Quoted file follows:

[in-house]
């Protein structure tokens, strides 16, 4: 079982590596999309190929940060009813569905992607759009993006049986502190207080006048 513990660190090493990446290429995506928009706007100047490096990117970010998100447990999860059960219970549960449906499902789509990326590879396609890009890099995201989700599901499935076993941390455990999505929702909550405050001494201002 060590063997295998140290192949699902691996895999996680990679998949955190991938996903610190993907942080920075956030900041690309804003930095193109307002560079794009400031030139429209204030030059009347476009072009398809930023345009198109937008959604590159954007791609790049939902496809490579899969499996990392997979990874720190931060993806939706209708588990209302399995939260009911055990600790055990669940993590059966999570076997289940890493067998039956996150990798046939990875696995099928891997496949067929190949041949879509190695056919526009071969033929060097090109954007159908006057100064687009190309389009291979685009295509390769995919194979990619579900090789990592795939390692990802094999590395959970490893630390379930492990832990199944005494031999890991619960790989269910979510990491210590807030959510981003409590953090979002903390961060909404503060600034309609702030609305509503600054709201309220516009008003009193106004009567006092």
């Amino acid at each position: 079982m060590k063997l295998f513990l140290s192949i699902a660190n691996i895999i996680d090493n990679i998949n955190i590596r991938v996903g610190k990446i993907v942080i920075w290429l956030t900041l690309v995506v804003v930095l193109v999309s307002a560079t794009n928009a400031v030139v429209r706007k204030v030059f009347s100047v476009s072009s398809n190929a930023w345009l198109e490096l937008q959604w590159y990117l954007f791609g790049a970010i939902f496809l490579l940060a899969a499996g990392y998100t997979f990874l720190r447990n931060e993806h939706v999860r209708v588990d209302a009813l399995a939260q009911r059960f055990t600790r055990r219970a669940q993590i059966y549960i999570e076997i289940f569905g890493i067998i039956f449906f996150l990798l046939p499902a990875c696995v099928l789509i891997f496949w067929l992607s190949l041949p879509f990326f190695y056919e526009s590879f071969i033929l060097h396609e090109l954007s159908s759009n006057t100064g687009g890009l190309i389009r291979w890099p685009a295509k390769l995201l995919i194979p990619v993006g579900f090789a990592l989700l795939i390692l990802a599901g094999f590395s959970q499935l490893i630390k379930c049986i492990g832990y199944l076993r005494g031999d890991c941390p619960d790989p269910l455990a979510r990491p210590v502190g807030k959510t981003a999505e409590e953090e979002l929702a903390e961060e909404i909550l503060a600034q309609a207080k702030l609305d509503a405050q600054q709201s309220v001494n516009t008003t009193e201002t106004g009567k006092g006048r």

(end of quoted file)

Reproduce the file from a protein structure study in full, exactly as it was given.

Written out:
[in-house]
């Protein structure tokens, strides 16, 4: 079982590596999309190929940060009813569905992607759009993006049986502190207080006048 513990660190090493990446290429995506928009706007100047490096990117970010998100447990999860059960219970549960449906499902789509990326590879396609890009890099995201989700599901499935076993941390455990999505929702909550405050001494201002 060590063997295998140290192949699902691996895999996680990679998949955190991938996903610190993907942080920075956030900041690309804003930095193109307002560079794009400031030139429209204030030059009347476009072009398809930023345009198109937008959604590159954007791609790049939902496809490579899969499996990392997979990874720190931060993806939706209708588990209302399995939260009911055990600790055990669940993590059966999570076997289940890493067998039956996150990798046939990875696995099928891997496949067929190949041949879509190695056919526009071969033929060097090109954007159908006057100064687009190309389009291979685009295509390769995919194979990619579900090789990592795939390692990802094999590395959970490893630390379930492990832990199944005494031999890991619960790989269910979510990491210590807030959510981003409590953090979002903390961060909404503060600034309609702030609305509503600054709201309220516009008003009193106004009567006092």
């Amino acid at each position: 079982m060590k063997l295998f513990l140290s192949i699902a660190n691996i895999i996680d090493n990679i998949n955190i590596r991938v996903g610190k990446i993907v942080i920075w290429l956030t900041l690309v995506v804003v930095l193109v999309s307002a560079t794009n928009a400031v030139v429209r706007k204030v030059f009347s100047v476009s072009s398809n190929a930023w345009l198109e490096l937008q959604w590159y990117l954007f791609g790049a970010i939902f496809l490579l940060a899969a499996g990392y998100t997979f990874l720190r447990n931060e993806h939706v999860r209708v588990d209302a009813l399995a939260q009911r059960f055990t600790r055990r219970a669940q993590i059966y549960i999570e076997i289940f569905g890493i067998i039956f449906f996150l990798l046939p499902a990875c696995v099928l789509i891997f496949w067929l992607s190949l041949p879509f990326f190695y056919e526009s590879f071969i033929l060097h396609e090109l954007s159908s759009n006057t100064g687009g890009l190309i389009r291979w890099p685009a295509k390769l995201l995919i194979p990619v993006g579900f090789a990592l989700l795939i390692l990802a599901g094999f590395s959970q499935l490893i630390k379930c049986i492990g832990y199944l076993r005494g031999d890991c941390p619960d790989p269910l455990a979510r990491p210590v502190g807030k959510t981003a999505e409590e953090e979002l929702a903390e961060e909404i909550l503060a600034q309609a207080k702030l609305d509503a405050q600054q709201s309220v001494n516009t008003t009193e201002t106004g009567k006092g006048r």